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As Children's moves to end rehab services in key locations, parents of the vulnerable raise protest

Parents who rely on Children's for occupational therapy, speech therapy and other care face traveling another hour to the nearest facility.

ATLANTA — Children's Healthcare of Atlanta says it is consolidating outpatient rehabilitation services from nine area facilities to three - and parents of children in vulnerable health say it will leave them in a distressingly precarious spot.

Children's acknowledged this week that it was ending services at six facilities that parents with children - relying on a range of specialty therapies - say are critical to their kids' care.

Those Children's sites include Alpharetta HIghway, Mount Zion, Sandy Plains, Forsyth, Fayette and Satellite Boulevard. They're all scheduled to discontinue audiology and outpatient rehab at the end of the year.

The services will be consolidated to three remaining facilities - the Children's facility at Scottish Rite in Sandy Springs, Children's at North Druid Hills and the Children's facility at Town Center in Kennesaw. 

That leaves parents south of the city feeling especially neglected.

Jovan Purifoy said her daughter has been going to the Fayette Children's facility the majority of her life. The nearest facility still offering the services her child requires - North Druid Hill -, is more than an hour away.

"You're choking out our kids from getting occupational therapy, speech therapy. When you have all of these families out here who now have to travel all that way, it's unfair to us, and unfair to kids in the city," she said. "I thought they were just closing one location, and I asked, 'Well are you closing Mount Zion?' And they said 'yes, everything on the southside.'"

"And that's when anger set in, and confusion," she added.

Credit: Jovan Puriofy
Jovan Purifoy's daughter.

In a statement, Children's said, "Ultimately, after taking a close look at our outpatient rehabilitation program, we had to make this decision."

"Over several years, we've seen a decline in volume to the point where it is not practical to deliver outpatient rehabilitation care at these locations," the statement said. "While it may appear that affected clinics are busy, that is due to how we adjust our clinic days, hours and staffing, based on scheduled patient visits."

Parents who have started a petition, "Kids south of Atlanta matter, too! Keep CHOA South of Atlanta!," haven't found that explanation satisfying.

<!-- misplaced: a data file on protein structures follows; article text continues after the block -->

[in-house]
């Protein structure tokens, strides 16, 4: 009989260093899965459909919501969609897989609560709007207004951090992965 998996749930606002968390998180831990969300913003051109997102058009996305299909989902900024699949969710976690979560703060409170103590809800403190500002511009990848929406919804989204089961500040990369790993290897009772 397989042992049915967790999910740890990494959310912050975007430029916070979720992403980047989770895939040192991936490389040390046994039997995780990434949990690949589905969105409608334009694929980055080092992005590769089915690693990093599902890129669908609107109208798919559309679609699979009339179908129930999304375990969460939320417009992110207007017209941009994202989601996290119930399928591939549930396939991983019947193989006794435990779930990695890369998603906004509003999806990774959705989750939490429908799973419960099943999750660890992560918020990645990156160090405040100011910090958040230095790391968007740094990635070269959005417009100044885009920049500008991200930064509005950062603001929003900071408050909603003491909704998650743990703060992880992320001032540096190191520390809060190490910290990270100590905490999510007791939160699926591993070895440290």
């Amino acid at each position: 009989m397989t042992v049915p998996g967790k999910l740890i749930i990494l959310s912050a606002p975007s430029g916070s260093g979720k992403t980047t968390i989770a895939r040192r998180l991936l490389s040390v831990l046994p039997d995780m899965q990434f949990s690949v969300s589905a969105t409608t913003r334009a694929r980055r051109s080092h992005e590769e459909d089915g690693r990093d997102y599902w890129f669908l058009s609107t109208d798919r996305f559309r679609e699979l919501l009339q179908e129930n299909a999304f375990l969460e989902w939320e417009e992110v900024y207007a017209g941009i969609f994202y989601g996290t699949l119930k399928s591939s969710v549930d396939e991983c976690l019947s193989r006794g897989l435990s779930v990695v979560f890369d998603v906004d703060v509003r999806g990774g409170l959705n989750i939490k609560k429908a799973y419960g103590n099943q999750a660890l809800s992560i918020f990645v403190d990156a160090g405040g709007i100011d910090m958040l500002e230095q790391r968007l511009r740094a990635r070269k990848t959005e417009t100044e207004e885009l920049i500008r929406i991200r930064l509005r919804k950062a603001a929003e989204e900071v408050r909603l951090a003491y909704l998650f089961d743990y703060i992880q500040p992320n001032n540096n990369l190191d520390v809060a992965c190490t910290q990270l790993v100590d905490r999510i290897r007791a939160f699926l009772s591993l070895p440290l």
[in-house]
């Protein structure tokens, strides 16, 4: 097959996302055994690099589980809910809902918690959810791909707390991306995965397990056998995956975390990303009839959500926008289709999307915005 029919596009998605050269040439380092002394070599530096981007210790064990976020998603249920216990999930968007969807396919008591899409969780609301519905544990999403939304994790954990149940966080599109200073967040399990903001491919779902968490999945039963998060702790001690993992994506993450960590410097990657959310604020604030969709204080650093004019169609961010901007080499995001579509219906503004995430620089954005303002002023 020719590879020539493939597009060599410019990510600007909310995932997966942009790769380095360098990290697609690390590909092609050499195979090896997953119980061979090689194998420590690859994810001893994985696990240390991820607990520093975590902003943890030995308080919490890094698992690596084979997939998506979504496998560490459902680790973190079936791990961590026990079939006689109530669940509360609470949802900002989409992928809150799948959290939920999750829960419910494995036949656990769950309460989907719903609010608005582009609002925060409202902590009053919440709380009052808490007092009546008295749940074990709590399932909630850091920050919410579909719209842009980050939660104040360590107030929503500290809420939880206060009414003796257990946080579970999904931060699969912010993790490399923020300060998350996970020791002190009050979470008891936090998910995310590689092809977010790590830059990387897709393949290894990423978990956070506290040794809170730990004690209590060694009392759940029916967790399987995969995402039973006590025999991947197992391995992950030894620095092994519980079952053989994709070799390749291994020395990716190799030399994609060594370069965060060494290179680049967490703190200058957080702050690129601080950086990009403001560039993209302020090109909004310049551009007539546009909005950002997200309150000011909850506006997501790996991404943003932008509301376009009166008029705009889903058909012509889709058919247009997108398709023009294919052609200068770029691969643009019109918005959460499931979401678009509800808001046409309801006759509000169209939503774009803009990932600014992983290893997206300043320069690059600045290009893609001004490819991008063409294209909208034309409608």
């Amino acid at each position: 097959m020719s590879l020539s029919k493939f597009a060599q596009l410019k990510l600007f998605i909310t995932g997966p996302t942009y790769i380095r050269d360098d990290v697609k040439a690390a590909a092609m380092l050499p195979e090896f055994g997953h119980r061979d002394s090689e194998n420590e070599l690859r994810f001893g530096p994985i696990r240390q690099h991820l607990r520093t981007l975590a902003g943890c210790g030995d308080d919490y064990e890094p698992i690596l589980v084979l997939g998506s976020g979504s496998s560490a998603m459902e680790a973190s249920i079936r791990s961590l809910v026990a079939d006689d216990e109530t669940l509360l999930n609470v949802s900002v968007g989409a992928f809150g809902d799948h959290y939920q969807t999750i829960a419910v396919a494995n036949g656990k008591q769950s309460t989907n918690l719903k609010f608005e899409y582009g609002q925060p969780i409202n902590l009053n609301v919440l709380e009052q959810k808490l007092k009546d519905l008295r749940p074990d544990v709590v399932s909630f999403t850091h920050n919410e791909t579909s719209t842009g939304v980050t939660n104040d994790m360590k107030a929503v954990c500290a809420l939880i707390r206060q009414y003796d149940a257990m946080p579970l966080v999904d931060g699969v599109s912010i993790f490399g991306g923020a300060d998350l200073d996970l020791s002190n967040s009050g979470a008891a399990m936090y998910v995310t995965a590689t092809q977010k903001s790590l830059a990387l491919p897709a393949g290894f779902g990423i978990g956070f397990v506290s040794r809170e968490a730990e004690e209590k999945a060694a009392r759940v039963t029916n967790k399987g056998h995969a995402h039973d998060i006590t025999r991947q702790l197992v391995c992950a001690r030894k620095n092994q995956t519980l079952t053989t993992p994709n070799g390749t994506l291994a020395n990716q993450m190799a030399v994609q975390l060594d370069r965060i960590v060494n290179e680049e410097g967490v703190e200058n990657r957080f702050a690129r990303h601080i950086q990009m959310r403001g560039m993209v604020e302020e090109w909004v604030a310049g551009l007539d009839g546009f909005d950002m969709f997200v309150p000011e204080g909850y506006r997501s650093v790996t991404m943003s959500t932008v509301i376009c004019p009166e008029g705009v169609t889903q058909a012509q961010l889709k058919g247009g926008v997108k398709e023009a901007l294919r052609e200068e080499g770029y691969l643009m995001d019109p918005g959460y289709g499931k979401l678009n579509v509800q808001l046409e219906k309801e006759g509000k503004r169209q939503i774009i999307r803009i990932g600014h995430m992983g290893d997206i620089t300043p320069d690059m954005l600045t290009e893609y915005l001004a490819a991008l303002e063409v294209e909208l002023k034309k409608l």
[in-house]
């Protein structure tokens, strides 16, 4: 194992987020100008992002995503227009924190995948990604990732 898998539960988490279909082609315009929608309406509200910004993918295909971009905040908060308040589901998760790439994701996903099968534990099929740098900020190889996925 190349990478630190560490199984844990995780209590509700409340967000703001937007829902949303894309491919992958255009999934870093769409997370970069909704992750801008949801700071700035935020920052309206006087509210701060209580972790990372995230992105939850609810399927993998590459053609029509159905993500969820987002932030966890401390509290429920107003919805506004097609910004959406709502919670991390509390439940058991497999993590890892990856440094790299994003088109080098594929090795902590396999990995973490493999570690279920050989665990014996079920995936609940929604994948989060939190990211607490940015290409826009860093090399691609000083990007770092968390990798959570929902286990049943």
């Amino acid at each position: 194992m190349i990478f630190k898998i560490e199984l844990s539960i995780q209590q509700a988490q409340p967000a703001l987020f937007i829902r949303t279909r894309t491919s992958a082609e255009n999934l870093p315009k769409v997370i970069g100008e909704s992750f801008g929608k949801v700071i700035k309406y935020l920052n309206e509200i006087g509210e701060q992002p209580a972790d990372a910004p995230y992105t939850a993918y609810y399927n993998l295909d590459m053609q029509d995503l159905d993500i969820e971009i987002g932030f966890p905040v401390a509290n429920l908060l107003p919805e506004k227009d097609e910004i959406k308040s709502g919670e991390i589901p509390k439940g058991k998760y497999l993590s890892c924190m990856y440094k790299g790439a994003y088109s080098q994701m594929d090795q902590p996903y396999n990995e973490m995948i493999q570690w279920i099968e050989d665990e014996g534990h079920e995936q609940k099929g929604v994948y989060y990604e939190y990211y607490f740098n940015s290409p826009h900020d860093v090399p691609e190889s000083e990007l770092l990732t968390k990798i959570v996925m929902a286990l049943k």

"What will the countless children receiving care at these facilities do for speech therapy, occupational therapy, physical therapy, feeding therapy, audiology...?" the petition asks. "This area already feels the crunch of having limited access. The demand is too high already! Wait times for evaluations are months to a year!"

The petition has 2,677 signatures out of a goal of 3,000.

"This seems so unlike Children's," one mom, Cerra Beach, said. "Children's is supposed to be this magical, wonderful place that really cares about helping our kids. And for them to go and close six of the nine locations just makes no sense to me."

She said she already brings her child 20 miles to the Fayette center. Getting to North Druid Hills would make it a more than 50-mile trip.

"I'm emotionally exhausted," she said. "We are having to fight for our kids, when really we have been fighting for them their whole lives when it comes to therapy services. As a mom, my job is to do everything I can to give my kids everything they need, and that will help them grow in to independent adults, and I can't do that. In this moment, I can't do that."

In its statement, Children's said it was still serving the south Atlanta area with a "range of pediatric specialty services" at Fayette, Hudson Bridge and Satellite Boulevard. Those include urgent care; ear, nose and throat; orthopedics; sports medicine; surgery; endocrinology; gastroenterology and more.

What it doesn't include, however, is the occupational therapy Vanessa Corrilo requires for her two twins, who were born premature at just 27 weeks and spent three months in NICU five years ago.

"Right now, my kids are going to be five in December, they are on a two to three-year-old level. Just because of being premature," she said. "Are they going to be pushed back longer and longer?"

Purifoy said Children's had been essential to her daughter's communication and socialization skills.

"My daughter has called me 'mom' because of CHOA. She didn't call me mom before," she said. "That's all the speech therapy she's gotten here. When you sit and think about the things that 'normal' kids do, without any help, without anything - and the things my daughter has had to work really hard to do, to call me mom, to walk, to put her fingers together, to color. These are skills for a basic child. And then they don't care that these are the things these therapists do for our kids."

"I do not appreciate CHOA throwing out kids and these therapists out to the street," she added. "Because of some consolidation that they still haven't explained to us."


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